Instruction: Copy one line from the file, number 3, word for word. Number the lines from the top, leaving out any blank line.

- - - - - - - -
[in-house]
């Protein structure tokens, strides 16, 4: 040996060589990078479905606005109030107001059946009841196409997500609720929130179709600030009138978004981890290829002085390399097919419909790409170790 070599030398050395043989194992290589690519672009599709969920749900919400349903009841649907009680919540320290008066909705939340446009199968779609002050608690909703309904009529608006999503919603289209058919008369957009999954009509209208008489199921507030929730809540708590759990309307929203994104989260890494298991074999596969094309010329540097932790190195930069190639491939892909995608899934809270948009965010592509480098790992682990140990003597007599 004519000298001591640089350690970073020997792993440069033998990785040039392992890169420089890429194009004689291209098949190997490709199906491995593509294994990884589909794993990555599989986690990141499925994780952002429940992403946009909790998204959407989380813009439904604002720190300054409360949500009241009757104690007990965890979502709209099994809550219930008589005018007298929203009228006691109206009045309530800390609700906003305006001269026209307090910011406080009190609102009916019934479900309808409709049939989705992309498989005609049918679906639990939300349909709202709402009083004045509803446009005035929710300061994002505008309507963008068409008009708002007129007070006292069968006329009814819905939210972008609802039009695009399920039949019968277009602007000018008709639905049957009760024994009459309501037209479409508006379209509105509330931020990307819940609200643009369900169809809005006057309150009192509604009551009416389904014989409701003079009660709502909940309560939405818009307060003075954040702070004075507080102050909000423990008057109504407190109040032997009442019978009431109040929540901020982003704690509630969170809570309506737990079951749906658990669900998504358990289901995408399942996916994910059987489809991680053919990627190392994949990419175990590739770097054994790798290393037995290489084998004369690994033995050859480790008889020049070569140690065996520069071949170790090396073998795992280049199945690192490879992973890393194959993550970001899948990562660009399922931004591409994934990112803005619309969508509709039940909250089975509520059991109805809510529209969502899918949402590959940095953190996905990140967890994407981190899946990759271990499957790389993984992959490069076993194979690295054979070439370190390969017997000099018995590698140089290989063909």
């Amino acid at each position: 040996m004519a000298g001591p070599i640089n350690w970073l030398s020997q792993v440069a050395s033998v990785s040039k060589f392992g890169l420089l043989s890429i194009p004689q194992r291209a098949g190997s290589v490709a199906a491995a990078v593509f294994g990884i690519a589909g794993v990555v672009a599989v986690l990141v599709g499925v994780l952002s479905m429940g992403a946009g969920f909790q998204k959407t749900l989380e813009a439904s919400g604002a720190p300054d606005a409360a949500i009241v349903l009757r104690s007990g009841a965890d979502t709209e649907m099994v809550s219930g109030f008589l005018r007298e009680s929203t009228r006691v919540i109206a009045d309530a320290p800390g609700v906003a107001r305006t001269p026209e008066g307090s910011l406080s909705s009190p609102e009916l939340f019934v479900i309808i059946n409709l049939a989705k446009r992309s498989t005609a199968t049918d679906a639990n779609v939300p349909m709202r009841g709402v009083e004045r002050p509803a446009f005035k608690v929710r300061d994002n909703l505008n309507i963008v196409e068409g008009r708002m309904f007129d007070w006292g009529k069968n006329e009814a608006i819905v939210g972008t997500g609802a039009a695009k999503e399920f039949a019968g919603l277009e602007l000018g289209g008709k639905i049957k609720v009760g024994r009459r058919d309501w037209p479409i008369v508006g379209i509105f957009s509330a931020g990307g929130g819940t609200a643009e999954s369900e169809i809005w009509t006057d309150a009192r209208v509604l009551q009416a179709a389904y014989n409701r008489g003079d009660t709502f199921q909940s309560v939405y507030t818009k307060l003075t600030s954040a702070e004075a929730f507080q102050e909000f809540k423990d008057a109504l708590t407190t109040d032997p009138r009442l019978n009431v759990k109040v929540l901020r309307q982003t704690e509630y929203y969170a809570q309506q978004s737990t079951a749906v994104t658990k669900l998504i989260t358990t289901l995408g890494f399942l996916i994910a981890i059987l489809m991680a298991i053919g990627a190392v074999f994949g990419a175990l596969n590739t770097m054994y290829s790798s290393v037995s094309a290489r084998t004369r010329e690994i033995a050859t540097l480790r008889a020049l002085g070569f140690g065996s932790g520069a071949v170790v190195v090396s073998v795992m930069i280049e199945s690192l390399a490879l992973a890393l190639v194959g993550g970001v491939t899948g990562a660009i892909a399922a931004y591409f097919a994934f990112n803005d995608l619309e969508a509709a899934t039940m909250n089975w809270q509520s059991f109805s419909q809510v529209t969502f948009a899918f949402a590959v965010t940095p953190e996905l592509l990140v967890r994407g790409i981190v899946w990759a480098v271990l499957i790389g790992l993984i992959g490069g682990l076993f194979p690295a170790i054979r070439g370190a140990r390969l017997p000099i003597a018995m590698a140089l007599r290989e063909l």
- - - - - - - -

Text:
């Amino acid at each position: 040996m004519a000298g001591p070599i640089n350690w970073l030398s020997q792993v440069a050395s033998v990785s040039k060589f392992g890169l420089l043989s890429i194009p004689q194992r291209a098949g190997s290589v490709a199906a491995a990078v593509f294994g990884i690519a589909g794993v990555v672009a599989v986690l990141v599709g499925v994780l952002s479905m429940g992403a946009g969920f909790q998204k959407t749900l989380e813009a439904s919400g604002a720190p300054d606005a409360a949500i009241v349903l009757r104690s007990g009841a965890d979502t709209e649907m099994v809550s219930g109030f008589l005018r007298e009680s929203t009228r006691v919540i109206a009045d309530a320290p800390g609700v906003a107001r305006t001269p026209e008066g307090s910011l406080s909705s009190p609102e009916l939340f019934v479900i309808i059946n409709l049939a989705k446009r992309s498989t005609a199968t049918d679906a639990n779609v939300p349909m709202r009841g709402v009083e004045r002050p509803a446009f005035k608690v929710r300061d994002n909703l505008n309507i963008v196409e068409g008009r708002m309904f007129d007070w006292g009529k069968n006329e009814a608006i819905v939210g972008t997500g609802a039009a695009k999503e399920f039949a019968g919603l277009e602007l000018g289209g008709k639905i049957k609720v009760g024994r009459r058919d309501w037209p479409i008369v508006g379209i509105f957009s509330a931020g990307g929130g819940t609200a643009e999954s369900e169809i809005w009509t006057d309150a009192r209208v509604l009551q009416a179709a389904y014989n409701r008489g003079d009660t709502f199921q909940s309560v939405y507030t818009k307060l003075t600030s954040a702070e004075a929730f507080q102050e909000f809540k423990d008057a109504l708590t407190t109040d032997p009138r009442l019978n009431v759990k109040v929540l901020r309307q982003t704690e509630y929203y969170a809570q309506q978004s737990t079951a749906v994104t658990k669900l998504i989260t358990t289901l995408g890494f399942l996916i994910a981890i059987l489809m991680a298991i053919g990627a190392v074999f994949g990419a175990l596969n590739t770097m054994y290829s790798s290393v037995s094309a290489r084998t004369r010329e690994i033995a050859t540097l480790r008889a020049l002085g070569f140690g065996s932790g520069a071949v170790v190195v090396s073998v795992m930069i280049e199945s690192l390399a490879l992973a890393l190639v194959g993550g970001v491939t899948g990562a660009i892909a399922a931004y591409f097919a994934f990112n803005d995608l619309e969508a509709a899934t039940m909250n089975w809270q509520s059991f109805s419909q809510v529209t969502f948009a899918f949402a590959v965010t940095p953190e996905l592509l990140v967890r994407g790409i981190v899946w990759a480098v271990l499957i790389g790992l993984i992959g490069g682990l076993f194979p690295a170790i054979r070439g370190a140990r390969l017997p000099i003597a018995m590698a140089l007599r290989e063909l």